An encore CIDRBOX of award-winning cider curated by Alpenfire Organic Hard Cider is available during June and will ship direct from their organic orchard and cidery in Port Townsend, Washington the week of June 19th • Alpenfire Organic Hard Cider was originally featured in our March 2017 CIDRBOX
As Washington state natives who grew up a short ferry ride away from the Canadian border, the Bishops—Nancy and Steve (known as Bear to his friends)—were introduced to cider by their neighbors to the North.
In 2001 they toured the cider countries of Europe to learn more about traditional production methods and discovered that many cideries were producing on a small scale, driven by family orchards. This was perfectly suited to what they had in mind.
And they learned something else, equally important: That true cider apples were key to producing the cider they loved to drink. A hard cider rich in tannins, lively acids, and aromatics that, when properly fermented, allowed the flavor of the fruit to shine through.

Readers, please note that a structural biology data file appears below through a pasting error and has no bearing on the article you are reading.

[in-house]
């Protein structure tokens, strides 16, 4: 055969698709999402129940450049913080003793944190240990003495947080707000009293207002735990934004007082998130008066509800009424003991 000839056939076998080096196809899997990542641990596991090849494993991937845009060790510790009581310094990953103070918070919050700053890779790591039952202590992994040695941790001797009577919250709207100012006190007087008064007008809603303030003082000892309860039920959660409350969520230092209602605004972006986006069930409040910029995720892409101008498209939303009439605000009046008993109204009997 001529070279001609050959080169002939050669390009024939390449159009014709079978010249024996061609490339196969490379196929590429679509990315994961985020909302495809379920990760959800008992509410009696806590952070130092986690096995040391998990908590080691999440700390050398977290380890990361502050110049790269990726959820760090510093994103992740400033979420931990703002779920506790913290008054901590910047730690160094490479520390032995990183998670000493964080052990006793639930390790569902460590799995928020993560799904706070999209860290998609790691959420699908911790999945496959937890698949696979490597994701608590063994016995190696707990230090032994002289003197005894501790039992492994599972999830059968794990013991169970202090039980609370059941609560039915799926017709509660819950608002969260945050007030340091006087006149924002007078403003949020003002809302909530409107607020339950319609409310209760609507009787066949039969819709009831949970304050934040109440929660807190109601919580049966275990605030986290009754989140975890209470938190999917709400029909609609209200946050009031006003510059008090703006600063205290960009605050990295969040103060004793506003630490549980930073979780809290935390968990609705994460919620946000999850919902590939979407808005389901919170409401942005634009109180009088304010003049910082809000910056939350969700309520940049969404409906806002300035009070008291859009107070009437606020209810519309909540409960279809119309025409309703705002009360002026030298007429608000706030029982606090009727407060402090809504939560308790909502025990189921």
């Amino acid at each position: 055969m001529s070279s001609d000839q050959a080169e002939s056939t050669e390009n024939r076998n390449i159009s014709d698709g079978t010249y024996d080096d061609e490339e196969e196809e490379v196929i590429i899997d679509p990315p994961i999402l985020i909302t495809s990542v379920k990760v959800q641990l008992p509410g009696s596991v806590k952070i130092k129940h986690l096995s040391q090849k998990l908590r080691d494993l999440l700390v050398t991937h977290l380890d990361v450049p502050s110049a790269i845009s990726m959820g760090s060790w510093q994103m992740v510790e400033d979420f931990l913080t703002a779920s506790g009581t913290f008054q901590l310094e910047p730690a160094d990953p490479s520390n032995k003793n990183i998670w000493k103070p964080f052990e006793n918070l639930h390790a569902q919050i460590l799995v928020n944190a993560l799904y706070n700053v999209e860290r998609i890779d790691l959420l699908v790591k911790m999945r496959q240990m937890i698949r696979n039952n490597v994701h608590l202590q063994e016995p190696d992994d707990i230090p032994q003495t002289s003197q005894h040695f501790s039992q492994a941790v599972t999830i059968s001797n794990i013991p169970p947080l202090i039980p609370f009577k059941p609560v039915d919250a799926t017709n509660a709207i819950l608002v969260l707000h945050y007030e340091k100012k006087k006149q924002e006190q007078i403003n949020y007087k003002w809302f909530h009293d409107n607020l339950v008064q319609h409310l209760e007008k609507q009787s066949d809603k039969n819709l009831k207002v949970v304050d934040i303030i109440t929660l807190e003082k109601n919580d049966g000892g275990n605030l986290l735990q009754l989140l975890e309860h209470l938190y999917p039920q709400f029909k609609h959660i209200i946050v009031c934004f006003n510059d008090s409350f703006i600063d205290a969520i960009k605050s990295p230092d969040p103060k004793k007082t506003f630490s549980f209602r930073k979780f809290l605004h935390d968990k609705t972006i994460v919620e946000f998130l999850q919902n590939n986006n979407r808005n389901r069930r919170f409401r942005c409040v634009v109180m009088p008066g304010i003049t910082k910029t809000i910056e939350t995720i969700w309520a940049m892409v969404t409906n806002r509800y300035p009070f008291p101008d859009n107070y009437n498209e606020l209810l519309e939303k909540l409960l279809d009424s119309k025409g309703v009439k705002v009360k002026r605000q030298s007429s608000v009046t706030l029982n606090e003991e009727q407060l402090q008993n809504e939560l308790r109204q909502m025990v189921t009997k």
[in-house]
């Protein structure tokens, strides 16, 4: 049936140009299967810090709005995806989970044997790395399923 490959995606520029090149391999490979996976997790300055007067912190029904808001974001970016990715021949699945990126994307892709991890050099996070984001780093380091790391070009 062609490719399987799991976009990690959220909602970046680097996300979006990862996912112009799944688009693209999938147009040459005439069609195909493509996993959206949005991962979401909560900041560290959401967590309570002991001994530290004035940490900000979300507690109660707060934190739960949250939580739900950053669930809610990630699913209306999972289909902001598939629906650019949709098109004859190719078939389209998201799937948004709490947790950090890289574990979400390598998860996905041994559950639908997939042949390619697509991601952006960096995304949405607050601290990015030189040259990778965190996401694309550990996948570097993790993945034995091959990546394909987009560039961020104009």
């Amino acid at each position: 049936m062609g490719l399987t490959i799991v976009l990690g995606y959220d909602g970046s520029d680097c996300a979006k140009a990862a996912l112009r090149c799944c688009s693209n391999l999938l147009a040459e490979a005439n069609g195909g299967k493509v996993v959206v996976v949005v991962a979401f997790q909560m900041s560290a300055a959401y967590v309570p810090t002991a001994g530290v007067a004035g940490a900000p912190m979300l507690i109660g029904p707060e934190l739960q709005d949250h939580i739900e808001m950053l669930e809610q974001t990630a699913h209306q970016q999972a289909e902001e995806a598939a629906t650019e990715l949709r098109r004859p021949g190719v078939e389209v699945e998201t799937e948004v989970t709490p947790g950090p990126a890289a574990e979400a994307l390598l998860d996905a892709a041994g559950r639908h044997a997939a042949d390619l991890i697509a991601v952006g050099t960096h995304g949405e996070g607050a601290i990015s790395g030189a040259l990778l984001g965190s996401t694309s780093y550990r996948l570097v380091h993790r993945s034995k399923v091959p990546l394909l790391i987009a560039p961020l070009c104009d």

After studying with renowned UK cider producer and educator Peter Mitchell, Nancy and Bear invested in 900 French and English cider apple trees and laid down their first orchard acreage near the town of Port Townsend, just opposite Seattle on the other side of the Puget Sound. The Bishops committed to organic orcharding practices at the outset, and in 2007 Alpenfire became the first certified organic cidery in the Pacific Northwest.
Today the cider varieties that the Bishops planted in the early 2000s continue to thrive in the low nitrogen, bare bones soil of the Olympic Peninsula where they grow their Dabinett, Foxwhelp, Yarlington Mill, Kingston Black, Brown Snout, Vilberie, Muscadet de Dieppe and other heirloom apples. In recent years they have also laid in early American Varieties and five types of Perry Pear trees.
From this fruit has emerged a line of cider varieties named after the wildfires that Bear and his son Philipe once battled as Wildland fire fighters, or Hotshots, across the US, and which gave birth to the cidery’s name: Alpenfire.